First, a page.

Quirky Fun Facts Surround Must-Have Comfort Food
For your enjoyment while making plans to dine with us, the Mansion Grand, featuring Alissia’s Cafe, on Staten Island’s Great Kills Harbor rim has assembled some pasta postings from the nooks and crannies of the food world.
The word “pasta” comes from the Italian word for paste – a combination of flour and water – and according to “I Love Pasta,” there are more than 600 shapes worldwide. [from a Yahoo compilation of pasta facts]
Long pastas are best with seafood like muscles and clams, which tend to be oily. This oil helps the long pasta swirl onto your fork. [Pasta Recipes Made Easy]
Speaking of a fork, according to Miss Manners (a.k.a. Judith Martin), it’s the only utensil that may be used to eat spaghetti while anyone is looking. [Yahoo compilation]
It is a myth that adding olive oil to cooking water will prevent pasta from sticking. However, lesser-quality pastas tend to stick and clump. Good-quality pasta should not do this, and so using olive oil just may be a waste of good oil because it remains in the cooking water. [Pastamanual.com]
As for quality, in the 13th century, the Pope set quality standards for pasta. [Yahoo compilation]
When you are cooking, a simple trick to stop pasta from boiling over is to place a wooden spoon across the top of the pan. [Pasta Recipes Made Easy]
In the United States, top-quality pasta is made from durum wheat grown in North Dakota, and the U.S. produces 1.9 million tons of pasta per year. The average person in North America eats about 15 pounds of it in a year. [Yahoo compilation]
Still entertaining millions of people, the deadpan 1957 “Swiss Spaghetti Harvest” BBC film spoof is a gem. It tells of spaghetti emerging from spring blooms and depicts folks gathering strands from trees. Hint: It was first broadcast April 1. Actual spaghetti created the effect. [YouTube]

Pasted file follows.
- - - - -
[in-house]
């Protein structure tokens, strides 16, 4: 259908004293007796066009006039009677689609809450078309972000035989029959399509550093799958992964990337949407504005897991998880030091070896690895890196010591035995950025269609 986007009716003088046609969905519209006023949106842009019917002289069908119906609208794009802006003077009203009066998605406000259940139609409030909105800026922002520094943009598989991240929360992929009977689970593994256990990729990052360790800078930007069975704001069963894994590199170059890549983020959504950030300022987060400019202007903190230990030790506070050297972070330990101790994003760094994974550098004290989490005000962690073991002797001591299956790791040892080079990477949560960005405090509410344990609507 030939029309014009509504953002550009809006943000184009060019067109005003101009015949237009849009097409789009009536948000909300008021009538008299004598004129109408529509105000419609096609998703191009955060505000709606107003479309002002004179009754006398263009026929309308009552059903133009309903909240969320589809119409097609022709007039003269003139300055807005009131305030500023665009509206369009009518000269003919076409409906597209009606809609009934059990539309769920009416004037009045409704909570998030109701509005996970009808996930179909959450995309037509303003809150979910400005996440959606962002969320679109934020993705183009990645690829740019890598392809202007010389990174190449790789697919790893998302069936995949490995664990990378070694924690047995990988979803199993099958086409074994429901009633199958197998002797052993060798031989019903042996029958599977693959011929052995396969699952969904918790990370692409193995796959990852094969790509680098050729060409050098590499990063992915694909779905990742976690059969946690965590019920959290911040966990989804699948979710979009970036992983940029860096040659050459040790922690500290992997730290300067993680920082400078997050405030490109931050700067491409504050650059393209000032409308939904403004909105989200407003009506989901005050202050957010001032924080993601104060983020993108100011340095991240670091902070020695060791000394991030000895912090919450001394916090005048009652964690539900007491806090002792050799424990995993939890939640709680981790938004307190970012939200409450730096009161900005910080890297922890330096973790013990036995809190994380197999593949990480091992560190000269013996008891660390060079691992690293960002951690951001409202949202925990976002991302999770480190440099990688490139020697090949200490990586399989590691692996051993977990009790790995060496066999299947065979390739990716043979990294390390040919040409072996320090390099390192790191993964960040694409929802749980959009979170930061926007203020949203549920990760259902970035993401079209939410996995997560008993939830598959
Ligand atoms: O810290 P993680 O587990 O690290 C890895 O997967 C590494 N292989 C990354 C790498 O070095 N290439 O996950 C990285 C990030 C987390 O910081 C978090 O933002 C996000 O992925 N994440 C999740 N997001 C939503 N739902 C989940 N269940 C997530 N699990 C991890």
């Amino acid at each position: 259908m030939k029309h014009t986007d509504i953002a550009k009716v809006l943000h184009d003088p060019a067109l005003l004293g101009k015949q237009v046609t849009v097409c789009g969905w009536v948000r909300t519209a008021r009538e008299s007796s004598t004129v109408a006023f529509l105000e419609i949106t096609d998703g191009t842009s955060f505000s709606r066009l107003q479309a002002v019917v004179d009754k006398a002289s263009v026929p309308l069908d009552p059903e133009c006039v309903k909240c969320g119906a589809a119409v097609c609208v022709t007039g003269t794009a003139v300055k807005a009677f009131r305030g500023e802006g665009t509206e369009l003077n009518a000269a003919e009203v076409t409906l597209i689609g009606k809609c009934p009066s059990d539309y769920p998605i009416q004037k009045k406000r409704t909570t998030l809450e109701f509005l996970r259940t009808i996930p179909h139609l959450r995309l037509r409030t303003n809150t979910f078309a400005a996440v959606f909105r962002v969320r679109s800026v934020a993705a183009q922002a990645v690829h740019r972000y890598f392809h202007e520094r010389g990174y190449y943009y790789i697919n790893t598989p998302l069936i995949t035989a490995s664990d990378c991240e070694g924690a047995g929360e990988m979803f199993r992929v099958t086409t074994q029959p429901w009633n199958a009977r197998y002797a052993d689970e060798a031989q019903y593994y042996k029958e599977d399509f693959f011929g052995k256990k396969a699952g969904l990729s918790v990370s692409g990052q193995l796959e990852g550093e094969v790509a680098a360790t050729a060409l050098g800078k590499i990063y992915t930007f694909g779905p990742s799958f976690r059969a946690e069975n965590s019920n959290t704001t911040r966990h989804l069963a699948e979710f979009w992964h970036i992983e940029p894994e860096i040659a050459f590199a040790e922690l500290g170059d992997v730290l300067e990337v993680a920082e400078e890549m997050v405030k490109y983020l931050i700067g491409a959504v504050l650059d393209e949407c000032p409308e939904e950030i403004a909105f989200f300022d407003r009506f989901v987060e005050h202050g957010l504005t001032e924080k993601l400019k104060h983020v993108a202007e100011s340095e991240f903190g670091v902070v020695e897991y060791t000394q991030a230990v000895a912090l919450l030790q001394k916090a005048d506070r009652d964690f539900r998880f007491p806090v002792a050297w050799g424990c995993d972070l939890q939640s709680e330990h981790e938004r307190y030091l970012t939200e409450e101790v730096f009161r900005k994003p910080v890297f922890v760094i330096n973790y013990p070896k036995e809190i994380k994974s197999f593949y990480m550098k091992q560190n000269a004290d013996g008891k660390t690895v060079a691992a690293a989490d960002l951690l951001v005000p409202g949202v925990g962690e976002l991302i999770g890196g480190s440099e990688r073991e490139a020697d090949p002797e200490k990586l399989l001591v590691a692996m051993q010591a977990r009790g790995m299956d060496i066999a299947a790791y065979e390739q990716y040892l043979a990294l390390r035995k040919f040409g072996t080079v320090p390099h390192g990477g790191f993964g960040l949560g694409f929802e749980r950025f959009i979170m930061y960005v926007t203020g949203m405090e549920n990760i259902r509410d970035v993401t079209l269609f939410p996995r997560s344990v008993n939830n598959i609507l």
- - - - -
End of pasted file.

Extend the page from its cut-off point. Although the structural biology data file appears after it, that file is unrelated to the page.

The first American pasta factory opened in Brooklyn in 1848. Antoine Zerega, a Frenchman, had a horse in his basement to power the machinery. Zerega then placed the strands on his roof to dry. [Mobile Cuisine]
Avoid rinsing pasta after it cooks and is drained. While being cooked, pasta’s starches mix with the water. These help the sauce cling better to the pasta. One exception to not rinsing is for pasta salad. Then, use cold water to prevent the pasta from overcooking. [Pastamanual.com]
Meat and ricotta sauces are better suited to small pasta shapes. With their large, uneven surfaces, pastas like rigatoni, shells, penne and fusilli can hold more sauce. [Pasta Recipes Made Easy]
Pasta existed for thousands of years before anyone thought to put tomato sauce on it. [Yahoo compilation]
The first box recipe appeared in 1802 and was for macaroni and cheese. The recipe was printed on paper surrounding the pasta in the box. Mac and cheese has remained among America’s top 10 comfort foods for decades and is the number-one cheese recipe in the United States.
In any given 12-week period, approximately one-third of the U.S. population will eat mac and cheese at least once, and about half of all children will have it.
The most popular cheese with mac is cheddar, and the wine recommended to accompany this dish is Burgundy. [mymacaroniandcheese.info]
About the Mansion Grand, featuring Alissia’s Café
Overlooking the panoramic vista of Great Kills Harbor, the Mansion Grand, featuring Alissia’s Café, is a popular Staten Island, N.Y., destination for catered banquets, Italian/Continental a la carte dining, and gourmet prix fixe dinners from $19.95.
The iconic establishment, once known as the Marina Grand, is located at 141 Mansion Ave., in the community of Great Kills.
For reservations, additional information, or inclusion on the Mansion Grand/Alissia’s Café email list of special offers, call 718-605-9200, or log onto http://mansiongrand.com.